Ac­tor says he felt ashamed

Af­fleck apol­o­gizes for urg­ing PBS show to con­ceal his slave-own­ing kin.

Los Angeles Times - - CALENDAR - By Scott Collins

Ben Af­fleck says he’s sorry about try­ing to con­ceal a branch of his fam­ily tree that in­cluded a slave owner.

The movie star and direc­tor — whose fam­ily his­tory was ex­am­ined in Septem­ber on the PBS ge­neal­ogy se­ries “Find­ing Your Roots” — urged the pro­duc­ers to delete a ref­er­ence to an an­ces­tor who had owned slaves. As an up­roar en­sued this week and hacked emails about the dust-up were pub­lished on Wik­iLeaks, Af­fleck took to Face­book late Tues­day to apol­o­gize and ex­plain.

“I didn’t want any tele­vi­sion show about my fam­ily to in­clude a guy who owned slaves,” Af­fleck wrote. “I was em­bar­rassed. The very thought left a bad taste in my mouth.”

In hind­sight, he added, “I re­gret my ini­tial thoughts that the is­sue of slav­ery not be in­cluded in the story. We de­serve nei­ther credit nor blame for our an­ces­tors and the de­gree of in­ter­est in this story sug­gests that we are, as a na­tion, still grap­pling with the ter­ri­ble le­gacy of slav­ery.”

It’s worth not­ing that other celebri­ties in­ter­viewed for “Find­ing Your Roots” had an eas­ier time grap­pling with the sub­ject than Af­fleck did. Derek Jeter, An­der­son Cooper and film­maker Ken Burns dis­cussed their slave-own­ing an­ces­tors.

“It’s a com­mon story,” said Darnell Hunt, direc­tor of the Ralph J. Bunche Cen­ter for African Amer­i­can Stud­ies at UCLA. “Lots of Amer­i­cans have dis­tant rel­a­tives who were im­pli­cated one way or an­other in the in­sti­tu­tion of slav­ery.

“What’s more in­ter­est­ing,” Hunt added, “is the de­ci­sion not to talk about this on a show that’s de­voted to trac­ing one’s roots.”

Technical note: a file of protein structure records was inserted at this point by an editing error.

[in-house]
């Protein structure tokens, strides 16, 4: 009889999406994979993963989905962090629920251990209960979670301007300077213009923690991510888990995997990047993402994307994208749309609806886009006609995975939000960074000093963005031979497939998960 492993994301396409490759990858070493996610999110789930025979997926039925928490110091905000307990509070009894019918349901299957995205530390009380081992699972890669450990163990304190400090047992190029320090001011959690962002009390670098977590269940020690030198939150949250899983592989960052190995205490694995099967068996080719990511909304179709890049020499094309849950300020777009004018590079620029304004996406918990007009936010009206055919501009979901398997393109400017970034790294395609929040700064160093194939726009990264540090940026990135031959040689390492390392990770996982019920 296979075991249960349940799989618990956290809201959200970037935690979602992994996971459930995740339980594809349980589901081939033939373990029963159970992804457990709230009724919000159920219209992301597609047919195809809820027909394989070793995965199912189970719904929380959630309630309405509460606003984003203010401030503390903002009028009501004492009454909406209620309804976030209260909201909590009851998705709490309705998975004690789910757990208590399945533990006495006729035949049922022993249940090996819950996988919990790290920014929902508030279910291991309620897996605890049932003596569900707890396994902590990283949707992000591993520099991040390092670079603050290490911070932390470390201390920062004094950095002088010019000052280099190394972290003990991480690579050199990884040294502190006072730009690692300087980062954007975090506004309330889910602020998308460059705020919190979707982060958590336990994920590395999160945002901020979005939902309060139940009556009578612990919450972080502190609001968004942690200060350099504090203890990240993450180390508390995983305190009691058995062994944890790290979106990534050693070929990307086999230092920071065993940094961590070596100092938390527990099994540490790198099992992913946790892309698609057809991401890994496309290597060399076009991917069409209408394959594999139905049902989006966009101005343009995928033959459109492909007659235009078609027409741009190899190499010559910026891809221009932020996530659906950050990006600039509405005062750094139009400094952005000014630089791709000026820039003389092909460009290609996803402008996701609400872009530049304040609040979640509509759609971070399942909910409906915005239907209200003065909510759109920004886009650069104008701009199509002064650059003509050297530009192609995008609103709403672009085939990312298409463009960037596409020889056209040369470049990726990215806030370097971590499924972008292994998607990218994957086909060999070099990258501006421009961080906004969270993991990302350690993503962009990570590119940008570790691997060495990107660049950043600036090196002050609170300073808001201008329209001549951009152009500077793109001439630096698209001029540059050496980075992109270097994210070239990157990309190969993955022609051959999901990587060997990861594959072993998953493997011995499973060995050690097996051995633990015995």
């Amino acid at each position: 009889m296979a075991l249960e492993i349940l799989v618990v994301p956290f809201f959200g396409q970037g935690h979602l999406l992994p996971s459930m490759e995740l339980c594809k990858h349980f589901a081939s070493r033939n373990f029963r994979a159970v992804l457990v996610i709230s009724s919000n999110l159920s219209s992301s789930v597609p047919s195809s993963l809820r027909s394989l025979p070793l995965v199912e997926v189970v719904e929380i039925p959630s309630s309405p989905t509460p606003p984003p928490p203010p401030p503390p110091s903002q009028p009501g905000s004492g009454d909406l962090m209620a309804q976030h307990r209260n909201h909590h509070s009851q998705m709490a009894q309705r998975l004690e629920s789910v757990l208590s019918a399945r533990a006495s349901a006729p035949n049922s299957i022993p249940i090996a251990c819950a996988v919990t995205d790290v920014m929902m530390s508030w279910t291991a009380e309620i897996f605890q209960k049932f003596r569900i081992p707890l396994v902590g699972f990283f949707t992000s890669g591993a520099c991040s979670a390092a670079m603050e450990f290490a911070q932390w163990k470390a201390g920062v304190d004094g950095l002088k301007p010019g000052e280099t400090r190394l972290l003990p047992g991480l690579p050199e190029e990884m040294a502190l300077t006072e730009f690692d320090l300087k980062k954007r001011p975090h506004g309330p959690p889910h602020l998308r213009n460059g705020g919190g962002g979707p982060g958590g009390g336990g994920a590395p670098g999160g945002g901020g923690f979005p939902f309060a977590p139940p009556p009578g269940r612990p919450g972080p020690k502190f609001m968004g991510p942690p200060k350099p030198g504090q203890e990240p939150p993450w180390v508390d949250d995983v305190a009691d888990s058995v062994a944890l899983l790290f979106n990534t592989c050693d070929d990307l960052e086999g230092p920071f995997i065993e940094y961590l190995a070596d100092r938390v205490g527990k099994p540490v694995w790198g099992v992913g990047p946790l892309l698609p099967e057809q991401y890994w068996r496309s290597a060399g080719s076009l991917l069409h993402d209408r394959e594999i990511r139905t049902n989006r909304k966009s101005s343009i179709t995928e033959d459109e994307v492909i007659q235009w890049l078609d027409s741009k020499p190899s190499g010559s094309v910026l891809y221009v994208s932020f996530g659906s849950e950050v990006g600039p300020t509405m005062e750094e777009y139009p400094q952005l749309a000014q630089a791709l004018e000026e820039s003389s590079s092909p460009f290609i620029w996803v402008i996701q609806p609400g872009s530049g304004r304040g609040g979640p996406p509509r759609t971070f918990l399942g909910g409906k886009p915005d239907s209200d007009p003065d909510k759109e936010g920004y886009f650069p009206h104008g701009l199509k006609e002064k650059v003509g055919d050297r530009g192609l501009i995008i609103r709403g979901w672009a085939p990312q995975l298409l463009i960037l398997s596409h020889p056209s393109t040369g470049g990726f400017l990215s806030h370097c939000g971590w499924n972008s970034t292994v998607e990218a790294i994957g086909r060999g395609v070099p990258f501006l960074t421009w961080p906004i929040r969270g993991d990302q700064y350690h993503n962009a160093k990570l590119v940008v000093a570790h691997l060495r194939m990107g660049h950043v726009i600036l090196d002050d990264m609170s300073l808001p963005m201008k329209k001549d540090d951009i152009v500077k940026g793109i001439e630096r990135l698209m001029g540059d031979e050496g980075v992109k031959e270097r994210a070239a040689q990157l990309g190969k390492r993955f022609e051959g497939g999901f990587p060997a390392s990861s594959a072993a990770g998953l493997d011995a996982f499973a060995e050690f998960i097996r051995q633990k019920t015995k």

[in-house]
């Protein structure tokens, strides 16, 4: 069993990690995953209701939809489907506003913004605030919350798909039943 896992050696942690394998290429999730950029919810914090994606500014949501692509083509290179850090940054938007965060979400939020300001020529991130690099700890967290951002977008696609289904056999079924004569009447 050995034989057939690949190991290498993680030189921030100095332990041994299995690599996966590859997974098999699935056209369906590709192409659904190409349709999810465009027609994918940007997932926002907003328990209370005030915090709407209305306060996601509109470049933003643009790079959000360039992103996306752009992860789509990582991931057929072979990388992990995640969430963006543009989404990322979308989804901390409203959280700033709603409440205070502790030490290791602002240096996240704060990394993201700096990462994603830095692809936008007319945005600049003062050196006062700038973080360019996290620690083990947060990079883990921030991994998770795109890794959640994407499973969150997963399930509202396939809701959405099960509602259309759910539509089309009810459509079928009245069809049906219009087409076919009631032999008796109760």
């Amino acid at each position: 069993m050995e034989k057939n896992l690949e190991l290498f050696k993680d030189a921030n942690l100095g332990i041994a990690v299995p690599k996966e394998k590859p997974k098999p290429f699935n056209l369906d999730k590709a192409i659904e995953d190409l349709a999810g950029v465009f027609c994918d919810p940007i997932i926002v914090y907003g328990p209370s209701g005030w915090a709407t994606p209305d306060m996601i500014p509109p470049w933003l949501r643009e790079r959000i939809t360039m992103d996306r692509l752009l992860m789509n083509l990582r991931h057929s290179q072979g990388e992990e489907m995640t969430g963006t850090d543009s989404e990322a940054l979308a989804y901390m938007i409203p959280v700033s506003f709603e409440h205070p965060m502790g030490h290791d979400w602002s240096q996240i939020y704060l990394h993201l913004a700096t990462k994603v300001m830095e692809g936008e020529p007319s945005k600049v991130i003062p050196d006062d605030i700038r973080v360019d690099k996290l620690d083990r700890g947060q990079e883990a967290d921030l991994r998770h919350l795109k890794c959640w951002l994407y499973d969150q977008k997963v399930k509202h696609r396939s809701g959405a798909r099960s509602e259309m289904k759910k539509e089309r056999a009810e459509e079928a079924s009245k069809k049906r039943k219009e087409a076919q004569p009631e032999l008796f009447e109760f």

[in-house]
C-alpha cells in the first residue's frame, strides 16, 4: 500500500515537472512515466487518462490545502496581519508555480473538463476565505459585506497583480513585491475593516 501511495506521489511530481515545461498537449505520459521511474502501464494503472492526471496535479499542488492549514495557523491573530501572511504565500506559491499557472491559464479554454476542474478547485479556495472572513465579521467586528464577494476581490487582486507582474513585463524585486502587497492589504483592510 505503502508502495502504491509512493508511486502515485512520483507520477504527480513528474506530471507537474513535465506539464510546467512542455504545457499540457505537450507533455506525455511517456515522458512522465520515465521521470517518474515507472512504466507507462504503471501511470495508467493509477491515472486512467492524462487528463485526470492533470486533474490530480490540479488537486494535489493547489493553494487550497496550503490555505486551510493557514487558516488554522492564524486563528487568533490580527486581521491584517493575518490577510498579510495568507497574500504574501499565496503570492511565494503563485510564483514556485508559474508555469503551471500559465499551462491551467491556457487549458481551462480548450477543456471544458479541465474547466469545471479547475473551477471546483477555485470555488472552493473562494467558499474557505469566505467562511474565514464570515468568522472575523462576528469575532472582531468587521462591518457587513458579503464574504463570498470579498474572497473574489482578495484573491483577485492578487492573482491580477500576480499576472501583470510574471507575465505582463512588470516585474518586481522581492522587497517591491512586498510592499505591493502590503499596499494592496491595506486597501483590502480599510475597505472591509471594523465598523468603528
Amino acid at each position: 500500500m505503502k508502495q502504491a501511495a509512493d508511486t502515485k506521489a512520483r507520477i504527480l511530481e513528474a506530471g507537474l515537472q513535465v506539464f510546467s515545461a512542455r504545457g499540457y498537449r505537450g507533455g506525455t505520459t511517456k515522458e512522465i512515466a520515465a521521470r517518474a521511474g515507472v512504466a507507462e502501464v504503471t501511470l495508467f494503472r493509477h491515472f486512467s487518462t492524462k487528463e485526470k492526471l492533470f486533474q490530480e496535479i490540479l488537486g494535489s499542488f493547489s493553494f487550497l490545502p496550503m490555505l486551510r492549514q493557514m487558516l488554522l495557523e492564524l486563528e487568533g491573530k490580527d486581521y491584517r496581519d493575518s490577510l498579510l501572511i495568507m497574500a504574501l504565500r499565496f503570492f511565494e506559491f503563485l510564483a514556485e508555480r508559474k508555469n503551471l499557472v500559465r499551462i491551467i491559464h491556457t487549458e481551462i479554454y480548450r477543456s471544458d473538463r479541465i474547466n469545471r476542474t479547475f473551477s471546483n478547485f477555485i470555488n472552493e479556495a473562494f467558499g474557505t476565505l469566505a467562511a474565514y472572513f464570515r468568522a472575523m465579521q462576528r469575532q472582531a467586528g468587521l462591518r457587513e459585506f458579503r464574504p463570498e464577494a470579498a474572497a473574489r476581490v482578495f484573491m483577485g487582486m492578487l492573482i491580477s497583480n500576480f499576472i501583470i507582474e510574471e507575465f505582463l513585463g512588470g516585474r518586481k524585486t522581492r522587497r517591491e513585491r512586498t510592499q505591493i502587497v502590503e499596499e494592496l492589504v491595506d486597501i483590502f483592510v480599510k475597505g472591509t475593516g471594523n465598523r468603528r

The con­tro­versy has made Af­fleck a light­ning rod for crit­i­cism, es­pe­cially given that his out­spo­ken lib­eral pol­i­tics have made him an en­emy to con­ser­va­tives.

But it’s also brought un­wel­come at­ten­tion to PBS and WNET-TV, the New York mem­ber sta­tion that pro­duces “Find­ing Your Roots.”

The public broad­caster said Tues­day that it will con­duct an in­ter­nal re­view af­ter ques­tions were raised about the Af­fleck episode.

“In or­der to gather the facts to de­ter­mine whether or not all of PBS’ ed­i­to­rial stan­dards were ob­served ... we be­gan an in­ter­nal re­view,” read a state­ment from PBS and WNET.

The Af­fleck mat­ter came to light in emails that were hacked from Sony last year and more re­cently dis­trib­uted widely through the web­site Wik­iLeaks.

Henry Louis “Skip” Gates Jr., the Har­vard pro­fes­sor who hosts the se­ries about celebri­ties get­ting in touch with their fam­ily trees, was trou­bled by Af­fleck’s re­quest to delete men­tion of a slave-own­ing rel­a­tive. Iden­ti­fy­ing Af­fleck only as a “megas­tar,” he asked for ad­vice from friend and Sony boss Michael Lyn­ton, who ad­vised him to ac­cede to the celebrity’s re­quest but cau­tioned that the sit­u­a­tion could get “tricky” if word got out. The episode aired in Septem­ber.

Once the mat­ter be­came public late last week, Gates is­sued a state­ment say­ing that he re­tained full ed­i­to­rial con­trol over “Find­ing Your Roots” and that the de­ci­sion was made to fo­cus on the “most com­pelling” el­e­ments of the Af­fleck fam­ily’s past. That in­cluded a Rev­o­lu­tion­ary War an­ces­tor and a mother who marched for civil rights, but no slave owner. Separately, PBS said Fri­day that it chalked up the Aff leck omis­sion to “in­de­pen­dent ed­i­to­rial judg­ment” and added that the “range and depth of sto­ries on ‘Find­ing Your Roots’ speak for them­selves.”

But Michael Getler, the PBS om­buds­man, blasted the re­sponses from Gates and PBS as “not cred­i­ble.” On Tues­day, he added a new col­umn as­sail­ing Gates’ de­ci­sion as a “bad one” and not­ing that the scholar had failed to no­tify PBS of the Af­fleck is­sue when it first arose. The net­work, mean­while, was “asleep at the switch,” he wrote.

For his part, Af­fleck said that “Find­ing Your Roots” is “not a news pro­gram” and that he ap­proached his re­quest the same way he might lobby a direc­tor about which takes to use dur­ing post­pro­duc­tion on a movie. “This is the col­lab­o­ra­tive cre­ative process,” Af­fleck wrote.

But even af­ter all the con­tro­versy, Af­fleck says he’s proud he par­tic­i­pated in “Find­ing Your Roots.” “While I don’t like that the guy is an an­ces­tor [of mine], I am happy that as­pect of our coun­try’s his­tory is be­ing talked about,” he wrote.

Lau­ren Vic­to­ria Burke AP

BEN AF­FLECK had his fam­ily his­tory ex­am­ined on “Find­ing Your Roots.”

Newspapers in English

Newspapers from USA

© PressReader. All rights reserved.